Norman Mailer (b. 1923)
Contributing Editor: Barry H. Leeds
Classroom Issues and Strategies
To begin with, any approach to teaching Norman Mailer's work must take into consideration his flamboyant and controversial public image, which often obscures critical responses to the works. Amazingly, many college students will not recognize Mailer's name at first; but those who do will very probably be armored in negative preconceptions, often based on incomplete or erroneous information.
The selections from The Armies of the Night presented in the anthology provide an opportunity to deal effectively with this issue: Mailer is ultimately shown, not as an unconscionable egotist presenting himself as his own hero, but as a rather self-deprecating narrator/protagonist. For example, crossing the line of MP's in his act of civil disobedience, he describes himself as a somewhat ridiculous figure:
"It was his dark pinstripe suit, his vest . . . the barrel chest, the early paunch--he must have looked like a banker himself, a banker, gone ape!" (pp. 150-151, Signet edition).
Again, before being arrested, Mailer feels, almost unwillingly, that "a deep modesty was on its way to him .. . as well as fear, yes now he saw it, fear of the consequences of this weekend in Washington" (Signet, p. 93).
This emerging new sense of self leads to a crucial realization: "No, the only revolutionary truth was a gun in the hills, and that would not be his, he would be too old by then, and too incompetent, yes, too incompetent said the new modesty, and too showboat, too lacking in essential judgment . . ." (Signet, p. 94).
Yet despite the constant interplay here (as in his life and work as a whole) between the performer and the thoughtful commentator, what looms far larger is Mailer's evocative capacity to strike to the heart of an issue of national significance in his prose. Consider the forceful and moving conclusion to The Armies of the Night, entitled "The Metaphor Delivered" (Signet, p. 320).
The unusual point of view used here, which was to become a hallmark of Mailer's nonfiction of the 1970s, provides interesting possibilities for a discussion of point of view and genre.
Major Themes, Historical Perspectives, and Personal Issues
The historical themes are obvious from the nature of The Armies of the Night and its relationship to the Vietnam War. Mailer's preoccupation with existential choice, personal courage, and integrity are evident in the passages selected.
Significant Form, Style, or Artistic Conventions
As I have explained in my headnote, Mailer's development from a derivative and naturalistic vision in The Naked and the Dead (1948) to a unique and highly existential one in later works such as An American Dream (1965) is evident in The Armies of the Night. The concept of the "nonfiction novel" and the unusual third-person participant/narrator point of view are important in any discussion of Armies and Mailer's sub-sequent work.
It is interesting and important to discuss the significance (or perceived insignificance) of those events recounted in The Armies of the Night to today's students. Further, my footnotes will to some degree ameliorate unfamiliarity with particular people or events.
Comparisons, Contrasts, Connections
Parallels can be drawn to Ernest Hemingway's Green Hills of Africa (1935), Tom Wolfe's The Electric Kool-Aid Acid Test (1968) and even The Education of Henry Adams (1907). Further, Mailer's early work, notably The Naked and the Dead (1948) was influenced profoundly by James T. Farrell, John Dos Passos, and John Steinbeck.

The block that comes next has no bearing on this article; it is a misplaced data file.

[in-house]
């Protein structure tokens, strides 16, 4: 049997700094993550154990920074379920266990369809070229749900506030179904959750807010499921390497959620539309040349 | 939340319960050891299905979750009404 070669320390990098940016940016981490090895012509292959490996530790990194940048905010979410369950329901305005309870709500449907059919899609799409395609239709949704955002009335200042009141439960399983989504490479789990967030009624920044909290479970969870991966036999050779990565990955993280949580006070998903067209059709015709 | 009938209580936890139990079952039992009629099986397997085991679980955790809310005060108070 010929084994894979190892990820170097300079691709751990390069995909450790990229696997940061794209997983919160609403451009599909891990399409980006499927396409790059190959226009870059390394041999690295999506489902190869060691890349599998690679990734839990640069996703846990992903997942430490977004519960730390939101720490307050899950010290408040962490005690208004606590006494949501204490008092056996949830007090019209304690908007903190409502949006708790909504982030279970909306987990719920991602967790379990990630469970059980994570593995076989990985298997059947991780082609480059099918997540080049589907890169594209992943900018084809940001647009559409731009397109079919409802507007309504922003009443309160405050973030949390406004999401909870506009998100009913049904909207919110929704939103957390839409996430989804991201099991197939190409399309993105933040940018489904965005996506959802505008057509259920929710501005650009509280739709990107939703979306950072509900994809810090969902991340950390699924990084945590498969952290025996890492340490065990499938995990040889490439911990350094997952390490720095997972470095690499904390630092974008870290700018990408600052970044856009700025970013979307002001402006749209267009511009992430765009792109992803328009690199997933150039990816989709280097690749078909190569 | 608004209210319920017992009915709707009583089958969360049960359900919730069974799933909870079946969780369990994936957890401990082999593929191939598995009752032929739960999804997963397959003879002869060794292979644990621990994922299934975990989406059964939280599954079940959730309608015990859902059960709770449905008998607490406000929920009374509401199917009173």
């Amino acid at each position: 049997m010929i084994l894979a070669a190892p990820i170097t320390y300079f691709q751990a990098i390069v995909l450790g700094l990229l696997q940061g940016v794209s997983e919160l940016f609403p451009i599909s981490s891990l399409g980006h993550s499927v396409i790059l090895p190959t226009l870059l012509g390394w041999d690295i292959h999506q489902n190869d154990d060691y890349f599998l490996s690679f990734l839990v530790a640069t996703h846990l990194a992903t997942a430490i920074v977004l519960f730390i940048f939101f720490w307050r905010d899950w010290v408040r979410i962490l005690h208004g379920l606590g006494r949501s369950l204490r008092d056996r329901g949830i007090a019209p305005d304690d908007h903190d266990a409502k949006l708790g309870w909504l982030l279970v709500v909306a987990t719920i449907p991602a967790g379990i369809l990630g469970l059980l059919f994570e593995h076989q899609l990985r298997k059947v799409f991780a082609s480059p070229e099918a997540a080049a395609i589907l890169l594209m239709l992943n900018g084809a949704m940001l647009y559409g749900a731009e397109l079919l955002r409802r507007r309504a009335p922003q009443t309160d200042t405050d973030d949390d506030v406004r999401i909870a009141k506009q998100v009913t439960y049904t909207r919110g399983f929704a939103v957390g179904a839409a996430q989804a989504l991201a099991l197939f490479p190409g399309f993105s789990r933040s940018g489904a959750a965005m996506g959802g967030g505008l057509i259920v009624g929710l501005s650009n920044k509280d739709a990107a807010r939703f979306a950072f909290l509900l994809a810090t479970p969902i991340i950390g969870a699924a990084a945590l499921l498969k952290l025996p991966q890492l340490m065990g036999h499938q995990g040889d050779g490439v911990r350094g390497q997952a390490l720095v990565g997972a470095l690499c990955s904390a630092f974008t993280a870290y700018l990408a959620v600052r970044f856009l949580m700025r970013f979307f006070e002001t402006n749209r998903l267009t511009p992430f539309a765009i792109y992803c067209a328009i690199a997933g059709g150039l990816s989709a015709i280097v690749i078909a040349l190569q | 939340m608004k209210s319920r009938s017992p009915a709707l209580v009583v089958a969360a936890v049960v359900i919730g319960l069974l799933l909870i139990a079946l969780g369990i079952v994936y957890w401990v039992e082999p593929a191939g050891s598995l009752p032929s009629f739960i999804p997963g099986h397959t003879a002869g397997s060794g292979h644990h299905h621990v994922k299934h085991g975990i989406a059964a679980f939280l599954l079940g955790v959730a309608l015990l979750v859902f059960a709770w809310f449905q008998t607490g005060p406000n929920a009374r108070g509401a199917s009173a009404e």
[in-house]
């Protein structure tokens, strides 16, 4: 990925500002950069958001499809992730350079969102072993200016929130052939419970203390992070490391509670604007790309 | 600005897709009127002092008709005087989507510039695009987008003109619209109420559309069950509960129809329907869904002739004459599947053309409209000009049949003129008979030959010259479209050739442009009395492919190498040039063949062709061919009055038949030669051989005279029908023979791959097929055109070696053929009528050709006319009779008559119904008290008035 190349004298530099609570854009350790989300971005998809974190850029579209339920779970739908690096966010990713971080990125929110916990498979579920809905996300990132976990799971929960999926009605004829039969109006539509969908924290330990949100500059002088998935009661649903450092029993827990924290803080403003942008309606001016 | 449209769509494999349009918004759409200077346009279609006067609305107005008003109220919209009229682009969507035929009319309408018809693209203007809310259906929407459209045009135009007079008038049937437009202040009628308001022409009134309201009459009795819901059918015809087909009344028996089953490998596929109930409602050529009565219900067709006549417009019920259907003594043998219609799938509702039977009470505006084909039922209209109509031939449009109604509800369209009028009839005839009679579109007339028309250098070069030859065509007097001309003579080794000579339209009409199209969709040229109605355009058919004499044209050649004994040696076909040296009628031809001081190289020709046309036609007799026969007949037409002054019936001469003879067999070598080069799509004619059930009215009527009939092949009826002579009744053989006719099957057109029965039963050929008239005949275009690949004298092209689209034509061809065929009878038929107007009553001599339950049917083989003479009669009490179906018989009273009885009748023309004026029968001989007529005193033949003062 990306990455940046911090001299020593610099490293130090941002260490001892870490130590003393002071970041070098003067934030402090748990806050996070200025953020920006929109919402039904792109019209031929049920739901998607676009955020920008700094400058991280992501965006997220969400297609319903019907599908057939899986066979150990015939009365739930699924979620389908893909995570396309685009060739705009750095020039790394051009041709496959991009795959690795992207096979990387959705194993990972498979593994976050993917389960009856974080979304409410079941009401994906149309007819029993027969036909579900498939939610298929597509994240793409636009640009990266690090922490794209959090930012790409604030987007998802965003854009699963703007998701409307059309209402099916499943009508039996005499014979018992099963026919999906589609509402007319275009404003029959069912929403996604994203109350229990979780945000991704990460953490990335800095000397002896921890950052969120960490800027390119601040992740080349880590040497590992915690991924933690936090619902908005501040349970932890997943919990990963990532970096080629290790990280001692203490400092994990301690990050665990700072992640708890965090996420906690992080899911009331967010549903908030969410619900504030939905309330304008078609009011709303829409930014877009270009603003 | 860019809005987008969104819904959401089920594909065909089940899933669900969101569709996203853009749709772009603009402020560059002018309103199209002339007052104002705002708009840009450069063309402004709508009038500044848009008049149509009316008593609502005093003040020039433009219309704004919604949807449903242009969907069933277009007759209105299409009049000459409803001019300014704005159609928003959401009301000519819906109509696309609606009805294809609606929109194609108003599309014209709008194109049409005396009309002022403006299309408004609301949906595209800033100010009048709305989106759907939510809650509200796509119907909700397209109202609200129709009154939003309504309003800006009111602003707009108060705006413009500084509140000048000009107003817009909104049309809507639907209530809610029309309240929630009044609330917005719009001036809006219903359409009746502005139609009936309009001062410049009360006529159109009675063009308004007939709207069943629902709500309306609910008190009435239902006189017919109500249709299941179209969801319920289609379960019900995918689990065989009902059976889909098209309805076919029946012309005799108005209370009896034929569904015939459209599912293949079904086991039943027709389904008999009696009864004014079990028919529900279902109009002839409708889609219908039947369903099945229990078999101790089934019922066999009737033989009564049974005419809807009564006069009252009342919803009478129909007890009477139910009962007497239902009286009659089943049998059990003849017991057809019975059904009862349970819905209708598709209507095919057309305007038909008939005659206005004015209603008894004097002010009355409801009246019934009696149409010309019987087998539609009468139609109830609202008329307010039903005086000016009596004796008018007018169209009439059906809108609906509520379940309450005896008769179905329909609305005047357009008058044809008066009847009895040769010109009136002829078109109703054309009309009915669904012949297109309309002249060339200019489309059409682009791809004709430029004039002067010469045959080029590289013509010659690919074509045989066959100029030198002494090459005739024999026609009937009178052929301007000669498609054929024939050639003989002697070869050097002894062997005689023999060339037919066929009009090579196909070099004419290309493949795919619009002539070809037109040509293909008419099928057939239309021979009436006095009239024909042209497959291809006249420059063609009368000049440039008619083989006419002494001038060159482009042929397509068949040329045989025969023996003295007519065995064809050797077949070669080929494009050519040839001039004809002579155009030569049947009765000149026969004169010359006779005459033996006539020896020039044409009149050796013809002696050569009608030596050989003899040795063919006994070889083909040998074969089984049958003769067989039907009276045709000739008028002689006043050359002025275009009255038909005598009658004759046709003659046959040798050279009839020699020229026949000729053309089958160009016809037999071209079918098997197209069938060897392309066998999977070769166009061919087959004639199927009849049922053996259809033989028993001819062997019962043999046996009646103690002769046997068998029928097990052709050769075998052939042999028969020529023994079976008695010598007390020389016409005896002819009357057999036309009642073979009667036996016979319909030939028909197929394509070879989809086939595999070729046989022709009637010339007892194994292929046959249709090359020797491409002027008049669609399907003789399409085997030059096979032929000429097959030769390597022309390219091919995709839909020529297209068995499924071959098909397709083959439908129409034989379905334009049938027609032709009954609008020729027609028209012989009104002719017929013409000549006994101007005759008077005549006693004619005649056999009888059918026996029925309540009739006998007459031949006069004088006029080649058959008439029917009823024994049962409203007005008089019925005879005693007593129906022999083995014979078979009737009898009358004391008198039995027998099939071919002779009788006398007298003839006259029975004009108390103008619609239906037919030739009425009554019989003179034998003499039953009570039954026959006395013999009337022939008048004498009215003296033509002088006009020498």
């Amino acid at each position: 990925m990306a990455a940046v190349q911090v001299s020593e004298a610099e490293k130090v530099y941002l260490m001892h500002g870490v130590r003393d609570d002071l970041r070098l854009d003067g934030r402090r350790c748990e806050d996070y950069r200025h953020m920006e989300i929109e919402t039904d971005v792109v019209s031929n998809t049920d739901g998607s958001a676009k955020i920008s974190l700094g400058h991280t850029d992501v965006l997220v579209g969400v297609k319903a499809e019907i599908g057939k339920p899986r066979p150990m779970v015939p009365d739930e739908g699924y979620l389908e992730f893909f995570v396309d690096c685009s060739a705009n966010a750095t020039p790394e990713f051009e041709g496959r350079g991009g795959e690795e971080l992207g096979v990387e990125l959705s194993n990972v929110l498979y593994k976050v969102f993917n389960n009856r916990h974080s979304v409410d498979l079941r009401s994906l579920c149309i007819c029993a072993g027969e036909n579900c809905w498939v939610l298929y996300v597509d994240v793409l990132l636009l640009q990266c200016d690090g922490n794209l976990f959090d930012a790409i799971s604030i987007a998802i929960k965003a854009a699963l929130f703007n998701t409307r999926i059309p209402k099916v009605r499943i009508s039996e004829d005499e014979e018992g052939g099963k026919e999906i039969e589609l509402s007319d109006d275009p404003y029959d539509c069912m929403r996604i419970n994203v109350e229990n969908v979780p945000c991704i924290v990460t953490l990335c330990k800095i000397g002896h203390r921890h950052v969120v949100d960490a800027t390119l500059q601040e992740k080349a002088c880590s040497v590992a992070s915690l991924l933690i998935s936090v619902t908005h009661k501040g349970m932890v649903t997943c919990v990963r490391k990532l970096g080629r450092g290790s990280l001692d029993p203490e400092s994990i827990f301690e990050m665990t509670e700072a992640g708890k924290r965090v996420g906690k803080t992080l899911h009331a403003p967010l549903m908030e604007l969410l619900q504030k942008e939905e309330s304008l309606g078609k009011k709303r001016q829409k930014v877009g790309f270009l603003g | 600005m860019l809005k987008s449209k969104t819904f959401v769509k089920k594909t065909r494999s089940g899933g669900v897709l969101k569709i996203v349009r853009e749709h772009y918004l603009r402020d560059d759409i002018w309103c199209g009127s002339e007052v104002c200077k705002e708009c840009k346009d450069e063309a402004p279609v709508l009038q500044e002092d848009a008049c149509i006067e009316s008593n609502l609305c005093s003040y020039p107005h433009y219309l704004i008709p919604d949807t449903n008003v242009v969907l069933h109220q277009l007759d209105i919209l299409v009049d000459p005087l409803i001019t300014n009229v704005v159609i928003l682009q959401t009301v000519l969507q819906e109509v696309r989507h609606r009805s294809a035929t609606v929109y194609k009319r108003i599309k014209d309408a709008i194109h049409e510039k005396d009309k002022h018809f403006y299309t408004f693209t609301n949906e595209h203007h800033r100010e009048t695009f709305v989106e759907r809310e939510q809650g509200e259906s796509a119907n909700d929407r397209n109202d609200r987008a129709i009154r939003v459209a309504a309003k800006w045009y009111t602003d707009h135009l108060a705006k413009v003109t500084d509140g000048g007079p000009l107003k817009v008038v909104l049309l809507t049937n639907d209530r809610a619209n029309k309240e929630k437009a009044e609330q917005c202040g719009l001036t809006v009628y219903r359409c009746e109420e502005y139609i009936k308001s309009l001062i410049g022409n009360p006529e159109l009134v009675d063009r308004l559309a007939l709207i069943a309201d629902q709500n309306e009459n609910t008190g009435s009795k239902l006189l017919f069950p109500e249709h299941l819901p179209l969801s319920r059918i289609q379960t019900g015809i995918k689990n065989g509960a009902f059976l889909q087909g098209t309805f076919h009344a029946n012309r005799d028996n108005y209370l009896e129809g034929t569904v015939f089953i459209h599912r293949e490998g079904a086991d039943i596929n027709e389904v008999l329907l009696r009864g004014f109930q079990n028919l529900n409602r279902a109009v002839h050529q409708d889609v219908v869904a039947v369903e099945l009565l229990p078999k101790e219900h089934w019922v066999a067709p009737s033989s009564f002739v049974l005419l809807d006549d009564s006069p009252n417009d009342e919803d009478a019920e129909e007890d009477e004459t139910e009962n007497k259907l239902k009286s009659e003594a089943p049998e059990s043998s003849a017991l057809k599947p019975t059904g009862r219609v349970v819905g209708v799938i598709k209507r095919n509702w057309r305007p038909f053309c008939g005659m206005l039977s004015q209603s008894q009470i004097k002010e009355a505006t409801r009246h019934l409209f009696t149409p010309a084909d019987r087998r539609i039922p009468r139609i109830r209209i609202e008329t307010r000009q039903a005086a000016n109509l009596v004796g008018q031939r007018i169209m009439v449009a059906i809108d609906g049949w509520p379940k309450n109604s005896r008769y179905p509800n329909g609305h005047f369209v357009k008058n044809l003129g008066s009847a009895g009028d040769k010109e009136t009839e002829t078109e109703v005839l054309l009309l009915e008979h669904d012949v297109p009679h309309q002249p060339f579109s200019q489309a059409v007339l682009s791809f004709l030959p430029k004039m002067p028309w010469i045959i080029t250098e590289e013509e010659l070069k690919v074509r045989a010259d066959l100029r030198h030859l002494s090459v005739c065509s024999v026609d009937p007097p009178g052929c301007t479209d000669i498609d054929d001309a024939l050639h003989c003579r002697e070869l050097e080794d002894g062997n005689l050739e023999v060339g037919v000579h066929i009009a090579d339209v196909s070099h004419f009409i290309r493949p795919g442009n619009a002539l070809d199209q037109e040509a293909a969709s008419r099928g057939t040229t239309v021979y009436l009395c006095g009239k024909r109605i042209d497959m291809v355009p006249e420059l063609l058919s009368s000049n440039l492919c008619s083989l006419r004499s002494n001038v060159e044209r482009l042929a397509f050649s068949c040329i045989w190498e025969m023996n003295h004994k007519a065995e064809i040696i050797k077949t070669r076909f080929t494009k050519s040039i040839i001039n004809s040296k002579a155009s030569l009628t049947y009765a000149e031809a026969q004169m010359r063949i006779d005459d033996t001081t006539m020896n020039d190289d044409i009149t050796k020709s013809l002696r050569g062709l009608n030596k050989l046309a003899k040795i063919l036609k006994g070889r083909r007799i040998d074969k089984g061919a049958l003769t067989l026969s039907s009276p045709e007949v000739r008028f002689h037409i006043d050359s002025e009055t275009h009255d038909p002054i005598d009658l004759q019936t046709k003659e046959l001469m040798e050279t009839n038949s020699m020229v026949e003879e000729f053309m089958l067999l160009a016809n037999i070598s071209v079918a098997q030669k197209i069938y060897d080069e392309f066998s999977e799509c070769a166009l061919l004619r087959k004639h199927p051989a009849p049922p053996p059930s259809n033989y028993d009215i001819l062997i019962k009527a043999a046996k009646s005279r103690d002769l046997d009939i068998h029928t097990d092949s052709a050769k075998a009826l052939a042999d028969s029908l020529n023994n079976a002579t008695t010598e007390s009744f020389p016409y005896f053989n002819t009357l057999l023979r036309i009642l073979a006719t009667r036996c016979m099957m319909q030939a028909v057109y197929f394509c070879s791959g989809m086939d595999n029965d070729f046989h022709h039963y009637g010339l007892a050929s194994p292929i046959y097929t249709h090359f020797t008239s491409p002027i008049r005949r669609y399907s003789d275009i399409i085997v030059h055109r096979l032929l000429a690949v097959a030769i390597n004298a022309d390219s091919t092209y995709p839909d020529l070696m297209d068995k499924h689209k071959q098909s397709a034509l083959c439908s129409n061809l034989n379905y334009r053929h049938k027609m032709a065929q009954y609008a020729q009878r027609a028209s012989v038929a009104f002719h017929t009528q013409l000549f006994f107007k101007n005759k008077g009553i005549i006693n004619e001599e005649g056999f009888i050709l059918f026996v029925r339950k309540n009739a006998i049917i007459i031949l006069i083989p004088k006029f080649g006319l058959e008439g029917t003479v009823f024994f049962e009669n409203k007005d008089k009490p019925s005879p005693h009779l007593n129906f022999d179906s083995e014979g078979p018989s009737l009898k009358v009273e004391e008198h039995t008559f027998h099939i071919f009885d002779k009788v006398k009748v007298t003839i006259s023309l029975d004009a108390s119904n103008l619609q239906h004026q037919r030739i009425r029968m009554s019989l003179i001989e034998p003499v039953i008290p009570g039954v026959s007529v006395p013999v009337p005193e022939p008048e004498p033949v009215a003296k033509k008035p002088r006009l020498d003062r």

Questions for Reading and Discussion/Approaches to Writing
1. Do you find Mailer's use of himself as a third-person participant effective or confusing? This book, which won both a Pulitzer Prize and the National Book Award, has often been cited, along with Tom Wolfe's The Electric Kool-Aid Acid Test (1968) as an example of the "new journalism." But a similar point of view was used by Henry Adams in The Education of Henry Adams as early as 1907, and the concept of a "nonfiction novel" dates back at least as far as Ernest Hemingway's Green Hills of Africa (1935). Does this relatively unusual form attract or repel you?
2. Mailer writes (Signet, p. 63): "The American corporation executive . . . was perfectly capable of burning unseen women and children in the Vietnamese jungles, yet felt a large displeasure and fairly final disapproval at the generous use of obscenity in literature and public." Do you agree with Mailer that depersonalized governmental violence is more obscene than the use of four-letter words?
3. Consider Mailer's final statements in "The Metaphor Delivered." Do you feel that Mailer, despite his antiwar civil disobedience, is a patriot? Do the U.S. Marshals who think him a traitor love their country more? Were you emotionally moved by this conclusion?
4. These events took place more than twenty years ago. Do they seem to have any bearing on your life, and on the America you live in today, or do they seem like ancient history? Are the participants (e.g., Robert Lowell, Dwight MacDonald) familiar or alien to you?
5. Can you envision any future national situation in which similar demonstrations might occur? Are there any that you might find justifiable?
The Armies of the Night," in The Structured Vision of Norman Mailer by Barry H. Leeds (NYU Press, 1969) seems to help render the book more accessible to my students. Chapter 8. Also:
Lennon, J. Michael, ed. Critical Essays on Norman Mailer. Boston: G. K. Hall, 1986.
Manso, Peter. Mailer: His Life and Times. New York: Simon and Schuster, 1985.